Managing a retirement plan has many moving pieces from documentation to depositing employee deferrals. Missing a compliance deadline can be very costly if the mistake is not caught in time. In fact, filing a 5500-series return late can be up to $25 a day and a pricey maximum of $15,000.
However, the DOL and IRS do offer options for filing that are anticipated to be late or are behind schedule. Your client can file for an optional two-and-a-half-month extension to their original filing deadline.
Some of the top compliance issues plan sponsors and advisors face are:
- Form 5500/audit neglect
- ADP/ACP testing
- Process refunds
- Employer contribution calculations and allocations
- Depositing employee deferrals
The old saying goes failing to plan, is planning to fail. Identifying and planning for potential lawsuits, DOL audit failures and missing a compliance deadline actually will bring your clients a step closer to avoiding them all together. Establishing internal processes for the company retirement plan and having an accountability system that enforces deadlines will alleviate some major stressors for plan sponsors and advisors.
FBi Tools Can Help | Tool Suite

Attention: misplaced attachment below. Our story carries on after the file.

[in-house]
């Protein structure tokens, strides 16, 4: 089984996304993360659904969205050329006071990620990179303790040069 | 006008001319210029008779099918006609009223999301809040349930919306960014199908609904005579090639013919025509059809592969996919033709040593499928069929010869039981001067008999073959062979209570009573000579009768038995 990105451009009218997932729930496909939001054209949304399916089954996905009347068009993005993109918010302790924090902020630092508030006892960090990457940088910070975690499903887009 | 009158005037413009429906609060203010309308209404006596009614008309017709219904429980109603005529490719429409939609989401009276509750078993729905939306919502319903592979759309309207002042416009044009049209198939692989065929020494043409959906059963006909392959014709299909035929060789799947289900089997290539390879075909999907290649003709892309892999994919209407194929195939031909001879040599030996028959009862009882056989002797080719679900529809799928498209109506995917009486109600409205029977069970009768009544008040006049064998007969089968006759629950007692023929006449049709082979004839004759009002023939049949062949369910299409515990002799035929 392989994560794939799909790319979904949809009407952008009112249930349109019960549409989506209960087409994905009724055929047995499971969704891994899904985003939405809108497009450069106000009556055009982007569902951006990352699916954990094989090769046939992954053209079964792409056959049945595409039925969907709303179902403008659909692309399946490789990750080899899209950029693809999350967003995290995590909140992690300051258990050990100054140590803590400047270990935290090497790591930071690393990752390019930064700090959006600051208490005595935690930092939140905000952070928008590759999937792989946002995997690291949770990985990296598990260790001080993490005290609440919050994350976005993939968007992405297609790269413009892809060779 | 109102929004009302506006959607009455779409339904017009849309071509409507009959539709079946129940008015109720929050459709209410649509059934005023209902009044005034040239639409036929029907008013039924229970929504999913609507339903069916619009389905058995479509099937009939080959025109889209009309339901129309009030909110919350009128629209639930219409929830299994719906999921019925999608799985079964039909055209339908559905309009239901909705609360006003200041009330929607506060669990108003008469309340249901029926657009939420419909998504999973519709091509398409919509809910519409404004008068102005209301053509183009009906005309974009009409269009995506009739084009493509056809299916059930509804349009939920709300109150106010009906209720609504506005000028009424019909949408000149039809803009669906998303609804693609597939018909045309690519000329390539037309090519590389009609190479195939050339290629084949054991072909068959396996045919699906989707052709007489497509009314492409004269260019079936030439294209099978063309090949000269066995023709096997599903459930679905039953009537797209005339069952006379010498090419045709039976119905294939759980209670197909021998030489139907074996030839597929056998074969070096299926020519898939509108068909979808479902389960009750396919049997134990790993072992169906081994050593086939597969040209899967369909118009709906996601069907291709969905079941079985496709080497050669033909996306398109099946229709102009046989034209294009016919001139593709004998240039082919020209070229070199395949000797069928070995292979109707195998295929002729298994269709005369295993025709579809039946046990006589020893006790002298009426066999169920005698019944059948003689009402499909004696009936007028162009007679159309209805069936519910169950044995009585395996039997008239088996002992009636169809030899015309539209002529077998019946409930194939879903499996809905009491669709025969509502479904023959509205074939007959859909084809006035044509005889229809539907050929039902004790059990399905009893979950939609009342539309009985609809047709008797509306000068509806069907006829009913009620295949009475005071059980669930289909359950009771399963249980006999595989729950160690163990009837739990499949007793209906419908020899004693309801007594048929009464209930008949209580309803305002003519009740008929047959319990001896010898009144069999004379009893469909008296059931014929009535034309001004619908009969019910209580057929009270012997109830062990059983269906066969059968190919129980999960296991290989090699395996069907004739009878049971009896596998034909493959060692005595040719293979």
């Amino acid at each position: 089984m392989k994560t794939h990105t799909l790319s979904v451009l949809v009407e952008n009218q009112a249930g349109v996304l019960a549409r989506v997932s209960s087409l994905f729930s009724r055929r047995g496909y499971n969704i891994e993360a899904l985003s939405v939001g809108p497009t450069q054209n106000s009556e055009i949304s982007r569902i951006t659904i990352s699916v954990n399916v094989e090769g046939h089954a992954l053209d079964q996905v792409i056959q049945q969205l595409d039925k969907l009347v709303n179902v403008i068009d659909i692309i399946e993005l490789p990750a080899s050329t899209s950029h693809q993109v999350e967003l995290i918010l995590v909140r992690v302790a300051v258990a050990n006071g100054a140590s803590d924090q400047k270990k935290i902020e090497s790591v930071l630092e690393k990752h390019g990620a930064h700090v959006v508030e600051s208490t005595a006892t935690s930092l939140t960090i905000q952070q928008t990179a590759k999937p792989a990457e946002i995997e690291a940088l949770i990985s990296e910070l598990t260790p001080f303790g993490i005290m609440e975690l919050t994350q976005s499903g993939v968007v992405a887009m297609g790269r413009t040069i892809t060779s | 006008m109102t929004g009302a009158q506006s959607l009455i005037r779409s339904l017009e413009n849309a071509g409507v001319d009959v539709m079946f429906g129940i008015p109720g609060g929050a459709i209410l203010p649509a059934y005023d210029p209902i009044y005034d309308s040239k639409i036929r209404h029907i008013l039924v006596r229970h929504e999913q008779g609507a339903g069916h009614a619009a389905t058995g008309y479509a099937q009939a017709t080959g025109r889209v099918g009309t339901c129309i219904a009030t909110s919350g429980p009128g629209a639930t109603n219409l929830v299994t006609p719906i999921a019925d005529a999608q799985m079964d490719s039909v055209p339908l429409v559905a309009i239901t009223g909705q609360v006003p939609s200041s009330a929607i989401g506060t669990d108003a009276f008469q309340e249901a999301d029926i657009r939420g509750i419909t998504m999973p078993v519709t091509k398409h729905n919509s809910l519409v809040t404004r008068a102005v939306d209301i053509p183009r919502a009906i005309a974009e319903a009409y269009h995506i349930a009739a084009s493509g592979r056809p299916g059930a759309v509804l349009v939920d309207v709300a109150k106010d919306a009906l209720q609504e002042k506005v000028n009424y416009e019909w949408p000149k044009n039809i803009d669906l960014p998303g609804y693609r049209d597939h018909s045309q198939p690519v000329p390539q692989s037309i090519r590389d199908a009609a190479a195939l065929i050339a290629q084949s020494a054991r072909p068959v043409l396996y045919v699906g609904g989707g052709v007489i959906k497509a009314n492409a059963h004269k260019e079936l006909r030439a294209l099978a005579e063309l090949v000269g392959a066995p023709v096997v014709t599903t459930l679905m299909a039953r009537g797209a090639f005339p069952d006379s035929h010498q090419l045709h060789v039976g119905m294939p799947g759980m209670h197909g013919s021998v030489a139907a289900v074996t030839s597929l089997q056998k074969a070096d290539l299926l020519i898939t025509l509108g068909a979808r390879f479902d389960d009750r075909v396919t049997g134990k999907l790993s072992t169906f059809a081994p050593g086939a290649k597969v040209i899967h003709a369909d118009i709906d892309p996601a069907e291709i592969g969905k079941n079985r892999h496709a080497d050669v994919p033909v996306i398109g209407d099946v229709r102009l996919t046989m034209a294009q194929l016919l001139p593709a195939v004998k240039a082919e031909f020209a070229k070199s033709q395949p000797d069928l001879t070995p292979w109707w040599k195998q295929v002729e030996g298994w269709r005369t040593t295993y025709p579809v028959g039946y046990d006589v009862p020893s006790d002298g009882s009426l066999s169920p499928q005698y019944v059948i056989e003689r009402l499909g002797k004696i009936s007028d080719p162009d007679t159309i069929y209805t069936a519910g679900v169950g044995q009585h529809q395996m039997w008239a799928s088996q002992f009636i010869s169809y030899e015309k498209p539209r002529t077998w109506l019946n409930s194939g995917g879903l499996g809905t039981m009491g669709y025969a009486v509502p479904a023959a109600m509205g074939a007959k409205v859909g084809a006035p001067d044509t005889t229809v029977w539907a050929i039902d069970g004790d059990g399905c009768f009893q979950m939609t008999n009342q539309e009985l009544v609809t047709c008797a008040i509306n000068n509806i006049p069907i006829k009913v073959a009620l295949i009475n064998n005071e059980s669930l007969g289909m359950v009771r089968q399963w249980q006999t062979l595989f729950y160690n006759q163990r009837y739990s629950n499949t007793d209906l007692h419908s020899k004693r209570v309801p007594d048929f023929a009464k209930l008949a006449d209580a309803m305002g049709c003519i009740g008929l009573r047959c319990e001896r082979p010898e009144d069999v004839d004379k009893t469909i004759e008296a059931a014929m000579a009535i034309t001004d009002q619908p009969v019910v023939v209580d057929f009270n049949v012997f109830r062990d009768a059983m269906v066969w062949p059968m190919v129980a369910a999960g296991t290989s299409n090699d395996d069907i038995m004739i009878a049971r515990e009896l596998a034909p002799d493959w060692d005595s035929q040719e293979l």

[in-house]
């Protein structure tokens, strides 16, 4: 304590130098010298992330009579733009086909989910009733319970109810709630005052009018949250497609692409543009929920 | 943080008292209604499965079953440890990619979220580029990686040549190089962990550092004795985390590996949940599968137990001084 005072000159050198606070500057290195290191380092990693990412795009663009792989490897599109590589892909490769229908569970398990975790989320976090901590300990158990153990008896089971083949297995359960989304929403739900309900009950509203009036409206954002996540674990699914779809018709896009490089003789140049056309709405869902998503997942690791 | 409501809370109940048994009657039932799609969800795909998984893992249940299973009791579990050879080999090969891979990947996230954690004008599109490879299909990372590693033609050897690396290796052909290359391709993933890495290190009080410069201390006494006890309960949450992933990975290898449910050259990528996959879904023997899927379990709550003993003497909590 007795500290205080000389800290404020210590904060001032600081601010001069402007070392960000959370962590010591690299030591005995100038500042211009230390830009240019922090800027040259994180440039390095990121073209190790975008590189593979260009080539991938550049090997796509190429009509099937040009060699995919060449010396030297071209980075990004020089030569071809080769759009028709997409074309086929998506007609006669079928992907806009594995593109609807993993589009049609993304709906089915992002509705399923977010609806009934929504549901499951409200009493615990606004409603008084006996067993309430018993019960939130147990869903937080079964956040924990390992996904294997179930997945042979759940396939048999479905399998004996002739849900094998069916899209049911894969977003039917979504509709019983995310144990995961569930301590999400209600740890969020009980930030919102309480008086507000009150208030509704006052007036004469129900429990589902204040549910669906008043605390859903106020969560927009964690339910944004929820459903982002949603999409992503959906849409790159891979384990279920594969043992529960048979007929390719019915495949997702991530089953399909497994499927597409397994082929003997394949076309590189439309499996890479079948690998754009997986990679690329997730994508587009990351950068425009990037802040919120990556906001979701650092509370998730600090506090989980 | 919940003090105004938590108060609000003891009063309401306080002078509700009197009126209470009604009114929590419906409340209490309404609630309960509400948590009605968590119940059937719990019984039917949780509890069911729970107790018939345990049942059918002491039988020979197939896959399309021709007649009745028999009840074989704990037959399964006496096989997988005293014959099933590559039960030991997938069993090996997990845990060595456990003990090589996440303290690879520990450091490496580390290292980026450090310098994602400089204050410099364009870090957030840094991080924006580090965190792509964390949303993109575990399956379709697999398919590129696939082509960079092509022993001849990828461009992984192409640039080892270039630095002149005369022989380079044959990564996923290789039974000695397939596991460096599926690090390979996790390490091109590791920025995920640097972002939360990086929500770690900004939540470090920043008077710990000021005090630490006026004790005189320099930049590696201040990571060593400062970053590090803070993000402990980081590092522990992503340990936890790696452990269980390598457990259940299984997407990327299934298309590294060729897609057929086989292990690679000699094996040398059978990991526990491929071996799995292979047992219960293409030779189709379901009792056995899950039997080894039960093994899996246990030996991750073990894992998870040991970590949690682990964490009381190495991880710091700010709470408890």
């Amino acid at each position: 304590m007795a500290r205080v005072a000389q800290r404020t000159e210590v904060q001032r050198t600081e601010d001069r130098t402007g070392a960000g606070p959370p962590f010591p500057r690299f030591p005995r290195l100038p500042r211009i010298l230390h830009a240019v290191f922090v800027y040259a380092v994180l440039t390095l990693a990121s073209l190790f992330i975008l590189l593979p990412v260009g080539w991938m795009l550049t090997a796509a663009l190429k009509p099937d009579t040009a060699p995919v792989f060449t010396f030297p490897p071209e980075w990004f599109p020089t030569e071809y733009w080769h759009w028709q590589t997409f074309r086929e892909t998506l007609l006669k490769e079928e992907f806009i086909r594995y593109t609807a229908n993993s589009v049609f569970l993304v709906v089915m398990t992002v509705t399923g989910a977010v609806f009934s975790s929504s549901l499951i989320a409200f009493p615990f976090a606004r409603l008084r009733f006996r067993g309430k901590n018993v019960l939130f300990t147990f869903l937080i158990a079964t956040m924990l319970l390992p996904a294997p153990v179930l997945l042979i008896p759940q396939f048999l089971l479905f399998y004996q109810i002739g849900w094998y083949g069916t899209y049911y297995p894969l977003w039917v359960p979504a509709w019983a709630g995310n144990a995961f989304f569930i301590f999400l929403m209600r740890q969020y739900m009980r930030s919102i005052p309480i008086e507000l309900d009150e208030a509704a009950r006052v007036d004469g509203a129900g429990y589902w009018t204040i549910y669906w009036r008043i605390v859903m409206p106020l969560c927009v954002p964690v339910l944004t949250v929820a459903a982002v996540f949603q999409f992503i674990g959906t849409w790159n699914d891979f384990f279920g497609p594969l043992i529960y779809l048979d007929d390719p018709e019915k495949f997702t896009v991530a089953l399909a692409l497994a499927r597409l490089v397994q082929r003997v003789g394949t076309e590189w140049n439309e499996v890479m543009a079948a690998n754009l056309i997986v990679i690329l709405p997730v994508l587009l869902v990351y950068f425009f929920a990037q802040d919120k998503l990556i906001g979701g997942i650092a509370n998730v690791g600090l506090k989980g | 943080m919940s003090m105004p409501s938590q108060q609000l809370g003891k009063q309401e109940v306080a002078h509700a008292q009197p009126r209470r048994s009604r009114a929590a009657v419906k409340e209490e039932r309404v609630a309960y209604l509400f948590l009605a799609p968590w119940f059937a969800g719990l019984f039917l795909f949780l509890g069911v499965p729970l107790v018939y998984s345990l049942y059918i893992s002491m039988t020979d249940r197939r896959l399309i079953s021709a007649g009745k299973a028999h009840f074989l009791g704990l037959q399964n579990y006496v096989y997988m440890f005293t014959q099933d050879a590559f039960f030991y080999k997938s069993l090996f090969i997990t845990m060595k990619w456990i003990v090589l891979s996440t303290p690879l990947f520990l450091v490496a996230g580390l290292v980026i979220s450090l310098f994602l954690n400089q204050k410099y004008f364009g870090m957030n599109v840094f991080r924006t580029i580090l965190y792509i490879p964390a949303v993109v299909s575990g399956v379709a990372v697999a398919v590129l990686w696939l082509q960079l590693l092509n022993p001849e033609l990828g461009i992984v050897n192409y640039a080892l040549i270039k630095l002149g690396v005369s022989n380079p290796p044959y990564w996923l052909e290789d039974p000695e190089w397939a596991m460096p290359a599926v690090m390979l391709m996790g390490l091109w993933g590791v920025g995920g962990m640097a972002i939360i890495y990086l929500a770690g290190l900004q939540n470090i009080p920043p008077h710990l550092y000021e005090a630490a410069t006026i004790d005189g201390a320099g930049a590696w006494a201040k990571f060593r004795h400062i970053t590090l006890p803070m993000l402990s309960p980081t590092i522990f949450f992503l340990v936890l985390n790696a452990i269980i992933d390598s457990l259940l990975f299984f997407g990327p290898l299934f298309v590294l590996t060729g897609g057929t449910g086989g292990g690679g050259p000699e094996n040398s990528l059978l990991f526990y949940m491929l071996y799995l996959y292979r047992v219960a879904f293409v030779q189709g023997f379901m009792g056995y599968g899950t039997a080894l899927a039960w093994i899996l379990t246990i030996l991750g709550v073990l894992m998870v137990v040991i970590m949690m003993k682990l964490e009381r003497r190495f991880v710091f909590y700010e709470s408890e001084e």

FBi offers a Value and Fee Benchmarking Report with FEEPOINT® calculation that will proactively address fees to limit litigation liability. Especially since it costs more to lose business than to reprice business. Additionally, it allows advisors to see all of their plans at a 30,000-foot level. From there, advisors can evaluate which plans are at most risk of being undercharged, overcharged, or under-serviced. This aids in saving those plans at risk and preserving revenue stream. In addition, it’s important to take good notes and to build a fiduciary file. FBi has a complimentary Fiduciary File Checklist for advisors to use.
About Fiduciary Benchmarks
Fiduciary Benchmarks was founded in October 2007. We knew the industry needed an independent, comprehensive and informative benchmarking service that would help Service Providers and the Plan Sponsors they serve fulfill their duties under ERISA regardless of plan size. We do this while making sure that the Service Providers, the Plan Sponsor and the plan participants all benefit from a determination of fee reasonableness. This means that the quality of the provider, the cost drivers and the value factors associated with supporting the plan should all logically be evaluated against the fees that are being paid.
Fiduciary Benchmarks clients include the industry’s largest and most respected Recordkeepers, Third Party Administrators, Broker/Dealers, Investment Managers and Advisor/Consultants. These firms trust Fiduciary Benchmarks because they know that all of our services:
• Use data that has integrity
• Employ a method that is fair and independent
• Provide output that is simple, transparent and practical
Our mission statement best states what drives our company: We are an independent and innovative provider of actionable intelligence to the retirement industry that’s right.
Craig Rosenthal Senior Vice President, Advisor Sales & Service
Craig is responsible for sales, service, product development and partnerships with the Advisor/Consultant, Broker/Dealer, and DCIO channels.